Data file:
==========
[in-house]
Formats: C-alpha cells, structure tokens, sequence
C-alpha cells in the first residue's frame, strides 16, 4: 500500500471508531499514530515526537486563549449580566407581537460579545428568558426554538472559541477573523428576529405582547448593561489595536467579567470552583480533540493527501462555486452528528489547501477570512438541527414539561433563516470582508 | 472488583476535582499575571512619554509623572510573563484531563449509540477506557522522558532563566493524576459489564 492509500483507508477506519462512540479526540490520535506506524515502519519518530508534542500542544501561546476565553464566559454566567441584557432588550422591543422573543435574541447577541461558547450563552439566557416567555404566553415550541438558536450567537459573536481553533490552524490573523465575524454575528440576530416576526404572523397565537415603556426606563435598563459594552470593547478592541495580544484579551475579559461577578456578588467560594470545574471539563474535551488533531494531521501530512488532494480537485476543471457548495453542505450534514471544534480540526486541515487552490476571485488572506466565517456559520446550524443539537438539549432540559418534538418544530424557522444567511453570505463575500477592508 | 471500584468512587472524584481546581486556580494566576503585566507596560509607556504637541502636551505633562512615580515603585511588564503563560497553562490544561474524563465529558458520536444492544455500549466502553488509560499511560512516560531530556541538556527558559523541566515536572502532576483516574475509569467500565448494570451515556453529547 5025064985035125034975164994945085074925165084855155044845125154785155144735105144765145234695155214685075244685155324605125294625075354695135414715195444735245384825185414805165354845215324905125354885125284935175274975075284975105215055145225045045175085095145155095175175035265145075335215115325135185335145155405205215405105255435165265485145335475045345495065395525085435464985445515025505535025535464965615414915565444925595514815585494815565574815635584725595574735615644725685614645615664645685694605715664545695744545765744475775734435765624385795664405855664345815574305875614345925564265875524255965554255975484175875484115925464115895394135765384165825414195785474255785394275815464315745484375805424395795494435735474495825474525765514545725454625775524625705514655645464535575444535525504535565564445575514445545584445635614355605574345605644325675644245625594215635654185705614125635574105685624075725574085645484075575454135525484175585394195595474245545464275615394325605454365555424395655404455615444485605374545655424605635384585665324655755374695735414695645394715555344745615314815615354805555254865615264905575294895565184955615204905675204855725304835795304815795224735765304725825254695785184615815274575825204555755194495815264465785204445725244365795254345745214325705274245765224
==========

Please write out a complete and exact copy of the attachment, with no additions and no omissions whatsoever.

[in-house]
Formats: C-alpha cells, structure tokens, sequence
C-alpha cells in the first residue's frame, strides 16, 4: 500500500471508531499514530515526537486563549449580566407581537460579545428568558426554538472559541477573523428576529405582547448593561489595536467579567470552583480533540493527501462555486452528528489547501477570512438541527414539561433563516470582508 | 472488583476535582499575571512619554509623572510573563484531563449509540477506557522522558532563566493524576459489564 492509500483507508477506519462512540479526540490520535506506524515502519519518530508534542500542544501561546476565553464566559454566567441584557432588550422591543422573543435574541447577541461558547450563552439566557416567555404566553415550541438558536450567537459573536481553533490552524490573523465575524454575528440576530416576526404572523397565537415603556426606563435598563459594552470593547478592541495580544484579551475579559461577578456578588467560594470545574471539563474535551488533531494531521501530512488532494480537485476543471457548495453542505450534514471544534480540526486541515487552490476571485488572506466565517456559520446550524443539537438539549432540559418534538418544530424557522444567511453570505463575500477592508 | 471500584468512587472524584481546581486556580494566576503585566507596560509607556504637541502636551505633562512615580515603585511588564503563560497553562490544561474524563465529558458520536444492544455500549466502553488509560499511560512516560531530556541538556527558559523541566515536572502532576483516574475509569467500565448494570451515556453529547 5025064985035125034975164994945085074925165084855155044845125154785155144735105144765145234695155214685075244685155324605125294625075354695135414715195444735245384825185414805165354845215324905125354885125284935175274975075284975105215055145225045045175085095145155095175175035265145075335215115325135185335145155405205215405105255435165265485145335475045345495065395525085435464985445515025505535025535464965615414915565444925595514815585494815565574815635584725595574735615644725685614645615664645685694605715664545695744545765744475775734435765624385795664405855664345815574305875614345925564265875524255965554255975484175875484115925464115895394135765384165825414195785474255785394275815464315745484375805424395795494435735474495825474525765514545725454625775524625705514655645464535575444535525504535565564445575514445545584445635614355605574345605644325675644245625594215635654185705614125635574105685624075725574085645484075575454135525484175585394195595474245545464275615394325605454365555424395655404455615444485605374545655424605635384585665324655755374695735414695645394715555344745615314815615354805555254865615264905575294895565184955615204905675204855725304835795304815795224735765304725825254695785184615815274575825204555755194495815264465785204445725244365795254345745214325705274245765224